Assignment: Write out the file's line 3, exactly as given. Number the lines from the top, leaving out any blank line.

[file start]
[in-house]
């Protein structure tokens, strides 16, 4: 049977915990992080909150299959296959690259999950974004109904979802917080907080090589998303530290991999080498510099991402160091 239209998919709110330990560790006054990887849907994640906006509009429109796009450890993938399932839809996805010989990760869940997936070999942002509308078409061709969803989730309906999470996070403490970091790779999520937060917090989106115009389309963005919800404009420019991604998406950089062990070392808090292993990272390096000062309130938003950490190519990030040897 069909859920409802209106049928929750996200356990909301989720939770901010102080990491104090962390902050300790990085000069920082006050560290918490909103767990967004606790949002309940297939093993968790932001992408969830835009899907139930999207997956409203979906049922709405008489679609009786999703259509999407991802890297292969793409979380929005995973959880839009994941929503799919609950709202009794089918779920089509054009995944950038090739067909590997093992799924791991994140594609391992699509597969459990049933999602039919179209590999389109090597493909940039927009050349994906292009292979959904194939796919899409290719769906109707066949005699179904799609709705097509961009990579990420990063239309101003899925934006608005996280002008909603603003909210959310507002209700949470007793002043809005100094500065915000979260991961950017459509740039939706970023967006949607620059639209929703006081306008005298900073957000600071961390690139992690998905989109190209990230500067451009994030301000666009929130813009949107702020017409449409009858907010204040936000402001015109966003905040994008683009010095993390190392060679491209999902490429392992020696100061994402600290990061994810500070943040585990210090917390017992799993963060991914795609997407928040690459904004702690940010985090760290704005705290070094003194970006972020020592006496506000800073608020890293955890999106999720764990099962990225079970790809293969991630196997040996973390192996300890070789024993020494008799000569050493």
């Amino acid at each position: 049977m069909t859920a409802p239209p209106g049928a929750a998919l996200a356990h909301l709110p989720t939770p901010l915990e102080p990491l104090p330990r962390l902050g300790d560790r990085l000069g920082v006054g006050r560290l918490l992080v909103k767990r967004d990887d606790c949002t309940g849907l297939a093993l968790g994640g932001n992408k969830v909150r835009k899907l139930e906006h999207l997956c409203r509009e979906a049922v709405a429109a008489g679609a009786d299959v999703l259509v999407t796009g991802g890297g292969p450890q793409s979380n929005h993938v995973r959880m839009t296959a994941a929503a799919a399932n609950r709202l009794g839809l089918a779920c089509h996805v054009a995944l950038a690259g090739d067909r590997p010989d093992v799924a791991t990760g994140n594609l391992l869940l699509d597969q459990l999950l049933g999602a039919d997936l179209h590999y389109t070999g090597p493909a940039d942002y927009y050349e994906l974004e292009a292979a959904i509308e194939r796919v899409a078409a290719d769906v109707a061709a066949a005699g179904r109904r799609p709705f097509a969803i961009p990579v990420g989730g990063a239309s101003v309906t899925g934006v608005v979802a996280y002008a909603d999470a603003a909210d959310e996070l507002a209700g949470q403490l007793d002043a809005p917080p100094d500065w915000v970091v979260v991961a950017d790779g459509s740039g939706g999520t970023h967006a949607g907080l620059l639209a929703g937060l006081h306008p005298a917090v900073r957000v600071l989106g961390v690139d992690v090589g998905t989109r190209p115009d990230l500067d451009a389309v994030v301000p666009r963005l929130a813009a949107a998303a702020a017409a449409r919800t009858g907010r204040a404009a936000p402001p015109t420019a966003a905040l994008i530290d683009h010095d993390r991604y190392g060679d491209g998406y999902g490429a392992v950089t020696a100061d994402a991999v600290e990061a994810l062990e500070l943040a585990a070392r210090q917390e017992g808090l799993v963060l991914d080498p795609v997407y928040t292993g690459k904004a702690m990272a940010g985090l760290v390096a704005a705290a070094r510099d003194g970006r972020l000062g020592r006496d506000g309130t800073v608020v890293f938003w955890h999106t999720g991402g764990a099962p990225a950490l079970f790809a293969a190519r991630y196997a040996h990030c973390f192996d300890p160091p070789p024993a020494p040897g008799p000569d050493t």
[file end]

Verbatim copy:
């Amino acid at each position: 049977m069909t859920a409802p239209p209106g049928a929750a998919l996200a356990h909301l709110p989720t939770p901010l915990e102080p990491l104090p330990r962390l902050g300790d560790r990085l000069g920082v006054g006050r560290l918490l992080v909103k767990r967004d990887d606790c949002t309940g849907l297939a093993l968790g994640g932001n992408k969830v909150r835009k899907l139930e906006h999207l997956c409203r509009e979906a049922v709405a429109a008489g679609a009786d299959v999703l259509v999407t796009g991802g890297g292969p450890q793409s979380n929005h993938v995973r959880m839009t296959a994941a929503a799919a399932n609950r709202l009794g839809l089918a779920c089509h996805v054009a995944l950038a690259g090739d067909r590997p010989d093992v799924a791991t990760g994140n594609l391992l869940l699509d597969q459990l999950l049933g999602a039919d997936l179209h590999y389109t070999g090597p493909a940039d942002y927009y050349e994906l974004e292009a292979a959904i509308e194939r796919v899409a078409a290719d769906v109707a061709a066949a005699g179904r109904r799609p709705f097509a969803i961009p990579v990420g989730g990063a239309s101003v309906t899925g934006v608005v979802a996280y002008a909603d999470a603003a909210d959310e996070l507002a209700g949470q403490l007793d002043a809005p917080p100094d500065w915000v970091v979260v991961a950017d790779g459509s740039g939706g999520t970023h967006a949607g907080l620059l639209a929703g937060l006081h306008p005298a917090v900073r957000v600071l989106g961390v690139d992690v090589g998905t989109r190209p115009d990230l500067d451009a389309v994030v301000p666009r963005l929130a813009a949107a998303a702020a017409a449409r919800t009858g907010r204040a404009a936000p402001p015109t420019a966003a905040l994008i530290d683009h010095d993390r991604y190392g060679d491209g998406y999902g490429a392992v950089t020696a100061d994402a991999v600290e990061a994810l062990e500070l943040a585990a070392r210090q917390e017992g808090l799993v963060l991914d080498p795609v997407y928040t292993g690459k904004a702690m990272a940010g985090l760290v390096a704005a705290a070094r510099d003194g970006r972020l000062g020592r006496d506000g309130t800073v608020v890293f938003w955890h999106t999720g991402g764990a099962p990225a950490l079970f790809a293969a190519r991630y196997a040996h990030c973390f192996d300890p160091p070789p024993a020494p040897g008799p000569d050493t």